- Improving road safety
As we mentioned at the start, vehicles that use AI can improve road safety. They can mitigate human error behind the wheel; remind human operators to drive more safely; suggest we take every precaution where necessary. Moreover, AI can help identify, and as a result, reduce dangerous situations, even teaching us to drive with more care.
Take modern cars that use AI-driven solutions to:
Remind drivers to follow specific traffic rules
Maintain a safe distance between other vehicles
Drive in the correct lane.
Yet, examples of using Artificial Intelligence to improve road safety don’t end there. Professor Simon Washington of the University of Queensland, Australia, combined video analysis with Artificial Intelligence, Deep Learning, and advanced econometrics to explore and identify interactions between road users.
He made algorithms that analyse crash risks, accounting for the interactions between cars, pedestrians, and cyclists. The analysis allowed the software to extract data about the times and places where the risk of accidents was highest and figure out how to improve road safety and avoid accidents in the future. Washington’s solution has been implemented in 20 cities across eight countries: as it turns out, it has improved the safety of hundreds of once-dangerous intersections.
- Supporting health protection and disease detection
AI is already used in complex tasks like drug discovery: it makes the whole process more efficient.
It also supports breakthroughs in medicine by helping doctors more precisely predict which methods and prevention strategies will work in which patient groups. It can even analyse outcomes based on individual genetic variability, the local climate, and a patient’s lifestyle.
Now, AI is improving the productivity of radiologists – let’s look at an example. Researchers from Stanford developed an algorithm to assess chest X-rays for signs of disease. It can recognise up to 14 types of medical condition, with one particularly surprising result: it’s better at diagnosing pneumonia than several expert radiologists working together. Today, hospitals are using solutions based on Machine Learning and Artificial Intelligence in various other ways, too. Take the Hospital of Montpellier in France.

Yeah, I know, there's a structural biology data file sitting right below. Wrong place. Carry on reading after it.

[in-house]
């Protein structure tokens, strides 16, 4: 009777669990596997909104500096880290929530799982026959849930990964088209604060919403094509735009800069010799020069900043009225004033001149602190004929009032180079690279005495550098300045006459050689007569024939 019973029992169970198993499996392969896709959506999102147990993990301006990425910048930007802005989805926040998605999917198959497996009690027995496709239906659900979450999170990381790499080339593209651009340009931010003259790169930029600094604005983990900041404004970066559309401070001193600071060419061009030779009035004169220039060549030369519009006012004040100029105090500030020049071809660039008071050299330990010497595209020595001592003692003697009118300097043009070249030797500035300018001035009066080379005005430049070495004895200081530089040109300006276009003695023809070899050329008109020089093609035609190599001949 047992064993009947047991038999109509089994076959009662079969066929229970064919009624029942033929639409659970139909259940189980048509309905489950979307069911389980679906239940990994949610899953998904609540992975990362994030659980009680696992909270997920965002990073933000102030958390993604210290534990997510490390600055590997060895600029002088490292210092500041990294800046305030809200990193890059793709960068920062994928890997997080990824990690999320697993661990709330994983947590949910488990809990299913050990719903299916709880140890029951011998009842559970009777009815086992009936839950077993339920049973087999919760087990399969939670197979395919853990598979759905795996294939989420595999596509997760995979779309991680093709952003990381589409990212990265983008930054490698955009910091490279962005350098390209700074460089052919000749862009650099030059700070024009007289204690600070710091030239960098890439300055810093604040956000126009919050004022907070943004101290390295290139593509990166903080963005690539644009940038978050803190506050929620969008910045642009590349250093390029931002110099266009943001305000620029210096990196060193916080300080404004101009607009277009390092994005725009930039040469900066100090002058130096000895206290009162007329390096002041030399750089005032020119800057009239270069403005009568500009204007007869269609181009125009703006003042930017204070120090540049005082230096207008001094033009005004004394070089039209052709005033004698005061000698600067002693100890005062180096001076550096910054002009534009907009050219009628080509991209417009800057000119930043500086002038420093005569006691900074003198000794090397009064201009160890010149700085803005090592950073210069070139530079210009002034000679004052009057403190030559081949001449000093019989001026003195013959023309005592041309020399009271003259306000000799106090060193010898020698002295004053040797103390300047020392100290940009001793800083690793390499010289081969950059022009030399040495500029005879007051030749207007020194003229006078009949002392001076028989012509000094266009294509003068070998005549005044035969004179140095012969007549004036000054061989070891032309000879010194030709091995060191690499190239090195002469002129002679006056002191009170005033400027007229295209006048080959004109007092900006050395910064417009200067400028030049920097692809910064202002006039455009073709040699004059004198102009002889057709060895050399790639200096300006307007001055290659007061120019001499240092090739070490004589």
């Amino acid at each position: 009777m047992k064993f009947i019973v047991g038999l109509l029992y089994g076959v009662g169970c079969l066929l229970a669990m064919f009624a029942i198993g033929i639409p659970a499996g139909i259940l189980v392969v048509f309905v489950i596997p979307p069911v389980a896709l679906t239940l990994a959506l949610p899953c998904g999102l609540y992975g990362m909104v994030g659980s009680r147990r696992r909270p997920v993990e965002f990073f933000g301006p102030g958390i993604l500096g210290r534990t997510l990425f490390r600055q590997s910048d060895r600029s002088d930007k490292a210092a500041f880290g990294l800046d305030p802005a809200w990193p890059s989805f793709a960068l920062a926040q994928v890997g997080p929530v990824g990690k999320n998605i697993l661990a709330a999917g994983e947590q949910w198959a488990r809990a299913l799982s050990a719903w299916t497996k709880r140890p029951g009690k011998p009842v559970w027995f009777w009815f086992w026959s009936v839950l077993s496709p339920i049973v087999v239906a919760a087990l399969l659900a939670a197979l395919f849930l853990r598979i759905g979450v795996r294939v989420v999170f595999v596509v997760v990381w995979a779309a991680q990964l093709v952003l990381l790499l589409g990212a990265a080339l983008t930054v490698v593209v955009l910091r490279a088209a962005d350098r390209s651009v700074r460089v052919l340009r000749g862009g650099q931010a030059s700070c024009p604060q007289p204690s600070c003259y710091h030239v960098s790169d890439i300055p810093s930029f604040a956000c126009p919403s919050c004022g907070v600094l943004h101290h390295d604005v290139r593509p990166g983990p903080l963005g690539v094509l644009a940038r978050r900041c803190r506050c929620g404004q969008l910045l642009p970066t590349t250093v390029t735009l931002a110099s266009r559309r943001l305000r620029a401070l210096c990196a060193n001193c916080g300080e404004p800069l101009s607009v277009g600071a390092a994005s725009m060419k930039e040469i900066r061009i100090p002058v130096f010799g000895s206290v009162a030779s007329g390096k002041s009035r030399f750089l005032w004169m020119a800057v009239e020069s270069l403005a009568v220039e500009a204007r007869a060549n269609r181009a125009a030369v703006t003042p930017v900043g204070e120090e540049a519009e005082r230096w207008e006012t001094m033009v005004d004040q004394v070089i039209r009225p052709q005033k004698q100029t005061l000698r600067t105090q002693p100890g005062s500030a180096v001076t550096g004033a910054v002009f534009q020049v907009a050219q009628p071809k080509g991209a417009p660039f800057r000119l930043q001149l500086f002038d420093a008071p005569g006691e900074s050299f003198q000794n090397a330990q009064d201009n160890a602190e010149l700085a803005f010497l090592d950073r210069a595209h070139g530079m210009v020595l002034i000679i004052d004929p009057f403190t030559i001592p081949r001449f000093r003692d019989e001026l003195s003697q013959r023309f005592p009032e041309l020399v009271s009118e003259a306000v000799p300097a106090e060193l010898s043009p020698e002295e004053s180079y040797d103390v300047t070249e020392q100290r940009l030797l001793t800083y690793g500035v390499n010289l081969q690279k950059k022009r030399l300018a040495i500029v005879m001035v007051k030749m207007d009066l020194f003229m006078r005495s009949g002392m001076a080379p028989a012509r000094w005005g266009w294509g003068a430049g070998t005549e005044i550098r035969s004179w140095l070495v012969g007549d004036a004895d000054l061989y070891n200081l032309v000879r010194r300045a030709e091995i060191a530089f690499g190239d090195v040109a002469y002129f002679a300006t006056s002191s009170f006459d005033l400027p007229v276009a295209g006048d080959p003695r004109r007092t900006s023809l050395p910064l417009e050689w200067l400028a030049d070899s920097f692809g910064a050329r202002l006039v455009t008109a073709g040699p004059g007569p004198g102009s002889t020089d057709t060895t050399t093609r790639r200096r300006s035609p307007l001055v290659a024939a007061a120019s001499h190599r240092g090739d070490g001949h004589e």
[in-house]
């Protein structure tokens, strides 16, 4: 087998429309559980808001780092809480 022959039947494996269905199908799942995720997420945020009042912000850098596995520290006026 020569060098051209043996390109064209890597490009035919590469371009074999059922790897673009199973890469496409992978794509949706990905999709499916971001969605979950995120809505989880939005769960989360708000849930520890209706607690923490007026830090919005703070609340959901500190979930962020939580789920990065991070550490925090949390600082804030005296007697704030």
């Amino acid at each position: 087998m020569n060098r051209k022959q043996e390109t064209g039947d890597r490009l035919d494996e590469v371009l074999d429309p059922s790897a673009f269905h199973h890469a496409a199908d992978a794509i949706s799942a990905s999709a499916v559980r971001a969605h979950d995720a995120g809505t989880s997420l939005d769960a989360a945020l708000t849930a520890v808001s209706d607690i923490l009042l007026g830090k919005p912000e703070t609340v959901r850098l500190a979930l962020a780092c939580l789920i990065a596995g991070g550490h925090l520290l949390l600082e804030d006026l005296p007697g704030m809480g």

It uses AI to analyse patient data, which allows for better management of patient visits. The system reviews both structured and unstructured data from medical records and doctors’ notes, creating an accurate and comprehensive health portrait of the patient, thus allowing for more effective patient service and faster diagnosis.
All told, AI is a handy medical tool – but we must remember that it can’t solve medical problems without human intervention. Medical care comes with tremendous responsibility. Expert verification will always be a necessity.
- Detecting crime
Many technologies can help police detect and fight crime. AI sits chiefly among them because it’s able to forecast when and where a crime will be committed – before the offence even happens – but how’s that even possible?
Thanks to PredPol: a company that uses Big Data and Machine Learning to predict the time and place of a potential offence. PredPol’s software analyses existing data based on past crimes and predicts when and where the next crime is most likely to happen – and its system is successfully used in several cities across the US. PredPol researchers have even demonstrated how a police patrol using PredPol’s solution can achieve a 7.4% reduction in crime rate.
- Tightening border security
As a final application, AI can help tighten border controls and make gateways into your country more secure. Let’s look at an example: a project called iBorderCtrl, tested by the Hungarian National Police across Hungary, Latvia, and Greece. From September 2016 to August 2019, travellers were given an automated lie-detection test in which a virtual border control officer asked questions such as:
“What’s in your suitcase?”
“If you open the suitcase and show me what is inside, will it confirm that your answers were true?”
The system used AI to record travellers’ faces and analyse 38 micro-gestures, scoring each answer. If a traveller passed, he got a QR code that allowed him to cross the border; if he failed, the virtual officer asked more questions. Or, handed the traveller over to a human agent.
AI is as close to a fail-safe as we can get
AI could soon impact every sector of our life. It will improve our safety, but we have to remember that we cannot rely on an algorithm to protect us in every instance. In some cases, we will need to leave the final decision to a human. Moreover, as we come to use AI more, we must mitigate the risk of mistakes – and to avoid unintended, some might say apocalyptic, consequences.
by Shemmy Majewski